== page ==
HENRY'S RESTAURANTS OF POMONA, INC., et al., Plaintiffs and Respondents, v. STATE BOARD OF EQUALIZATION of the State of California, Defendant and Appellant.
In these five consolidated actions certain restaurant owners (plaintiffs) sought to recover sales taxes paid under protest on sales claimed by them to be exempted by section 6359 of the Revenue and Taxation Code.
Each plaintiff conducts an eating establishment which combines the usual ‘sit down’ restaurant operation with a ‘car-hop’ drive-in restaurant. These establishments sell prepared food for consumption on the premises as well as for ‘take out’ or ‘to go’ orders. Each operation provides parking spaces for patrons with certain spaces reserved for drive-in customers and the remainder set aside for restaurant patrons.
At the time of commencement of the actions, Revenue and Taxation Code section 6359 generally exempted from taxation ‘food products' for human consumption but excluded from the exemption the following situations:
‘(a) when the food products Are served as meals on or off the premises of the retailer, Or (b) when the food products Are furnished, prepared, or served for consumption at tables, chairs, or counters or from trays, glasses, dishes, or other tableware whether provided by the retailer or by a person with whom the retailer contracts to furnish, prepare, or serve food products to others, Or (c) When the food products are ordinarily sold for immediate consumption on or near a location at which parking facilities are provided primarily for the use of patrons in consuming the products purchased at the location, even though such products are sold on a ‘take out’ or ‘to go’ order and are actually packaged or wrapped and taken from the premises of the retailer, or (d) When the food products are sold for consumption within a place, the entrance to which is subject to an admission charge, except for national and state parks and monuments, . . ..' (Emphasis added.)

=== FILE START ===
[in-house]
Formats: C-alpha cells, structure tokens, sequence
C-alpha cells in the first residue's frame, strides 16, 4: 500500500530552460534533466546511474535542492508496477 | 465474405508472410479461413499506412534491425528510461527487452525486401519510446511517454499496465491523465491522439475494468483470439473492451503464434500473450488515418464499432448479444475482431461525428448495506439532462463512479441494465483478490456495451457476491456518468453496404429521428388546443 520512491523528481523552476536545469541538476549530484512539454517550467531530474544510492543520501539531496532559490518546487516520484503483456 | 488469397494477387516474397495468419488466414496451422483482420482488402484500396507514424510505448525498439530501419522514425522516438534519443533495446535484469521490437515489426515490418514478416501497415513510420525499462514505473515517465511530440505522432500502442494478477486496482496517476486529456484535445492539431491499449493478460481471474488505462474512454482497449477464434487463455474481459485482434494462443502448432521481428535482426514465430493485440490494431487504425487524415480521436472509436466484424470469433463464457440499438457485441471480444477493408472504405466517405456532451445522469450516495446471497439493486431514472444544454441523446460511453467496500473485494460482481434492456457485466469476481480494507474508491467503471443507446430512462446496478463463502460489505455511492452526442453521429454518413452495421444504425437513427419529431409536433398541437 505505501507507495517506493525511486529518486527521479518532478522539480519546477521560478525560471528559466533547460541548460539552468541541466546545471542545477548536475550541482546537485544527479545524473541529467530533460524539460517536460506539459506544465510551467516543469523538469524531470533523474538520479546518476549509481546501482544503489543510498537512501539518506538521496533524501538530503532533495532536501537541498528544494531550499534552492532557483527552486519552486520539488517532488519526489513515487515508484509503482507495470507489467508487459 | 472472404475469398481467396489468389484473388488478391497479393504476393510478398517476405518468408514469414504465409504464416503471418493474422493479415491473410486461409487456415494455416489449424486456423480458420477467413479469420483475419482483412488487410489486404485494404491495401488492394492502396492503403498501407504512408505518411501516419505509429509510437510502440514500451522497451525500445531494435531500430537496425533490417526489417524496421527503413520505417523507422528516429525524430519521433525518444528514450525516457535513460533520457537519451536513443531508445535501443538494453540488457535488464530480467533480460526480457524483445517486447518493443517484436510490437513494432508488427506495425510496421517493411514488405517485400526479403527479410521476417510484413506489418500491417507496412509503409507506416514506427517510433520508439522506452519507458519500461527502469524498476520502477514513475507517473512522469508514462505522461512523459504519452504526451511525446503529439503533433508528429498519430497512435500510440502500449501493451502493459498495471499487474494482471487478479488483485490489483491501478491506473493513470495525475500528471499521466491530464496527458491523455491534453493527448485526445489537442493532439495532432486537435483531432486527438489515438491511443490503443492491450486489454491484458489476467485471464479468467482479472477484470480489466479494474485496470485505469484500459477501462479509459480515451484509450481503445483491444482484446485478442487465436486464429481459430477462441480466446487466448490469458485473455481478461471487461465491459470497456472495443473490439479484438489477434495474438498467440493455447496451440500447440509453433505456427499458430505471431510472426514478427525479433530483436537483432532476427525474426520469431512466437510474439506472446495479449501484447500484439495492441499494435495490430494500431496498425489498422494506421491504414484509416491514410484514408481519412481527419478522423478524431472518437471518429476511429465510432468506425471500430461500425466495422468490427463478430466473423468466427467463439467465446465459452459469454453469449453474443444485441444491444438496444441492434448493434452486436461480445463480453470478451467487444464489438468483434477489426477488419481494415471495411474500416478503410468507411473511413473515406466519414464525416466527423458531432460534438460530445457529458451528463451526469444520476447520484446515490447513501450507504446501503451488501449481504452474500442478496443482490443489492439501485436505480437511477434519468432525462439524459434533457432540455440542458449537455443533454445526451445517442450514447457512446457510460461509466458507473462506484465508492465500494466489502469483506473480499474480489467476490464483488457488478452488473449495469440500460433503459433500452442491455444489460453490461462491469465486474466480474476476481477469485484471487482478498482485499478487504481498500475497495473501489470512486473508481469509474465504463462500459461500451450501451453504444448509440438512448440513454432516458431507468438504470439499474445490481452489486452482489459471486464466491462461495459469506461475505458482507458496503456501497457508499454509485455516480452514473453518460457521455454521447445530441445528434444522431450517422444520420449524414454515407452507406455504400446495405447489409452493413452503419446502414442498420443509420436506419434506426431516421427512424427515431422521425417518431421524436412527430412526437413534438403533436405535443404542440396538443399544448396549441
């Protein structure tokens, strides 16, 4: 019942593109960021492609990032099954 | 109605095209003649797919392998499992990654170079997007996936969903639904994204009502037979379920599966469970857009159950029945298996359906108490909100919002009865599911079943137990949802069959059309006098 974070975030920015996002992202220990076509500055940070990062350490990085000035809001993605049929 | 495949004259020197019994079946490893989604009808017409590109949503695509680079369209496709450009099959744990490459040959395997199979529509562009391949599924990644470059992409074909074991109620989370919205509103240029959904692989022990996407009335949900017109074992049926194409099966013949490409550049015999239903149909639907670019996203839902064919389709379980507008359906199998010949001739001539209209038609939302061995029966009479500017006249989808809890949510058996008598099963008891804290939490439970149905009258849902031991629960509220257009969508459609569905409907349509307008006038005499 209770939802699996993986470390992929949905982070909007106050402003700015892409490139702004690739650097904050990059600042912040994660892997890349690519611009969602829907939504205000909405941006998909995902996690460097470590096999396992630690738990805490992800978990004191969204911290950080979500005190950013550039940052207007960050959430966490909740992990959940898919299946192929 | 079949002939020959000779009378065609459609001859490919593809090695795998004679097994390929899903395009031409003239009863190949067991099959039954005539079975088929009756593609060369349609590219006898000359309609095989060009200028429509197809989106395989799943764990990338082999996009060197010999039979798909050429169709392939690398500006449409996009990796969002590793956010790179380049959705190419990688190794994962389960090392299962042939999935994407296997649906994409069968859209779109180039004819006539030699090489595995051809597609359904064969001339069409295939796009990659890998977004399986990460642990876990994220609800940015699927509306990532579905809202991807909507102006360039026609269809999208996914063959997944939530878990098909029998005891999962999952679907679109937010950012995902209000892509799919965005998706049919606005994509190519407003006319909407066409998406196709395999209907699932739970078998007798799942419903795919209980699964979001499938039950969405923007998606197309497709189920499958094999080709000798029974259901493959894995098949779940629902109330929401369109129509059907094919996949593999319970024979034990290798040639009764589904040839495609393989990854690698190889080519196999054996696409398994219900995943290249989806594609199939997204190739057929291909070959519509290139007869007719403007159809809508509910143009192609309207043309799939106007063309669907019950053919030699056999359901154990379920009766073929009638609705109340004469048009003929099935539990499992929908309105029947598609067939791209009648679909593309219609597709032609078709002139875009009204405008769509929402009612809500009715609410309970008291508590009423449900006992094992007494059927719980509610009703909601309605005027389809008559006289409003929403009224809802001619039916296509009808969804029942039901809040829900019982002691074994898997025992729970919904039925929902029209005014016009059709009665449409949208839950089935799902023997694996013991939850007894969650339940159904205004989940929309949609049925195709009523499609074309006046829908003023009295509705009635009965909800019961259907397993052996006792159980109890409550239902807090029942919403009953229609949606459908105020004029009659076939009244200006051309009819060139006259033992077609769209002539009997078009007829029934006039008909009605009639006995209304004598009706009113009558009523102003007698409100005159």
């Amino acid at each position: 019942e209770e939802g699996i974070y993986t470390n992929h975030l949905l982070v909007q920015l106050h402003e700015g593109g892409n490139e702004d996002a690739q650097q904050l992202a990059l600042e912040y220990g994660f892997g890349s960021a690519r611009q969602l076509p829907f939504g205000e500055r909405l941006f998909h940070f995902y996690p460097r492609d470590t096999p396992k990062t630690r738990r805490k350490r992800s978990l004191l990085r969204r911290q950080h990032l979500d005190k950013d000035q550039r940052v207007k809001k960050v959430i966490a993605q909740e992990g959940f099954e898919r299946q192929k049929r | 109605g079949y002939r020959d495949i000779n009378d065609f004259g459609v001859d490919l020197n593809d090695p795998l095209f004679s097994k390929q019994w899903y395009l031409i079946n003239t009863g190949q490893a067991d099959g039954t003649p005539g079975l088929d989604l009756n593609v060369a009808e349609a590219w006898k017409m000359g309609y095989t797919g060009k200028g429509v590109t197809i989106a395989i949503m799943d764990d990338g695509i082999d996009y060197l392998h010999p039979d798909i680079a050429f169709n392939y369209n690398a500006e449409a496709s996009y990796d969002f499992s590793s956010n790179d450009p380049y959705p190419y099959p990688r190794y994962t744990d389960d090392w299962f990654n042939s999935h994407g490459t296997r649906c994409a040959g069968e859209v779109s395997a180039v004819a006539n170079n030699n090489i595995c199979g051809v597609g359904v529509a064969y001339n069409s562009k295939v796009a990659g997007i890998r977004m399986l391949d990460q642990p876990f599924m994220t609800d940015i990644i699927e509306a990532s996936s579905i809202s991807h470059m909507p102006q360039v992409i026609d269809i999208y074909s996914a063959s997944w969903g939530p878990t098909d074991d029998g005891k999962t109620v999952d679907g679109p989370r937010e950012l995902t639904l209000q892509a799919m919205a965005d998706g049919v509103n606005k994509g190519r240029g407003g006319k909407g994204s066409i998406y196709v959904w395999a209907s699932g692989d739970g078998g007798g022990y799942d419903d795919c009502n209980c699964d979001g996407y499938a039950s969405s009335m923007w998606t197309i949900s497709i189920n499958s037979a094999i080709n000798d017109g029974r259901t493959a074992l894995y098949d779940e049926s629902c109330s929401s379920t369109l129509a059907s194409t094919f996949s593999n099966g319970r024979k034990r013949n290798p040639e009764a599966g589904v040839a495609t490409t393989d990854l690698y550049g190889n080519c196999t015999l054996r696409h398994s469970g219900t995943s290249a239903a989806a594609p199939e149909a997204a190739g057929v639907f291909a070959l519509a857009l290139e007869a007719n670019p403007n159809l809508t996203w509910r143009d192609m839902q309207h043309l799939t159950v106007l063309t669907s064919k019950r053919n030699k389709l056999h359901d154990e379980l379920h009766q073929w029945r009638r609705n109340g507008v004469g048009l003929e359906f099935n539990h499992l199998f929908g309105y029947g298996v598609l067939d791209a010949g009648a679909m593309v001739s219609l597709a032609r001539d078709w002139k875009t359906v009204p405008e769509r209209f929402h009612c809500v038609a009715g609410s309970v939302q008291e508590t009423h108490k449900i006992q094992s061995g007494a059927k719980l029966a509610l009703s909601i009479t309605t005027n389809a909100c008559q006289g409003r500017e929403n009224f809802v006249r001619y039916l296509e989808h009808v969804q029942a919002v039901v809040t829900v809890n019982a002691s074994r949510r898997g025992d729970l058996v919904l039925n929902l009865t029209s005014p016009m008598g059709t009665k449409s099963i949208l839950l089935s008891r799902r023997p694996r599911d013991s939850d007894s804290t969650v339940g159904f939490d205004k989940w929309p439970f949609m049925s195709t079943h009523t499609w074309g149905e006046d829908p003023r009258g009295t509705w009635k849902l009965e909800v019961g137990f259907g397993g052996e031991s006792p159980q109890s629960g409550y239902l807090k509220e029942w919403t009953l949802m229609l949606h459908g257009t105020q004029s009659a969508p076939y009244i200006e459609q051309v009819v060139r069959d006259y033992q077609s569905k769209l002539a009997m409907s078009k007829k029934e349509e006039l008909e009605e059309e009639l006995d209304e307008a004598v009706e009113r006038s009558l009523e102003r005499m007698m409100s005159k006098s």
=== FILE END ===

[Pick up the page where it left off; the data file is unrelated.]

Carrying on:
The California State Board of Equalization (the Board) appeals from a judgment for plaintiffs which decreed inter alia that section 6359(c), together with the Board's manner of administration thereof, is unconstitutional as a violation of the Fourteenth Amendment to the United States Constitution, and article I, section 13 of the California Constitution in that it was unconstitutionally vague and arbitrarily and unreasonably discriminated between drive-in food service establishments and conventional restaurants.
Subdivision (c) was added to the statute in 1963. Prior to 1963, exemption from the tax was denied only to products served as meals either on or off the premises of the retailer, or drinks or foods furnished, prepared or served for consumption at tables, chairs or counters or from trays, glasses, dishes or other tableware provided by the retailer. Thus both the typical restaurant sale and the typical drive-in sale were taxed alike. On the other hand, sales of ‘take out’ food by any type of food establishment, including a drive-in, were exempted from tax.
As early as 1953, the Board noted that the activities and serving methods of drive-in food establishments were changing. The drive-in with the familiar ‘car-hop’ and window tray was giving way to an operation where the customers would obtain the food from a window or counter and return to their cars to eat or drive off to eat elsewhere. Often times this food would be served with paper and cardboard tableware.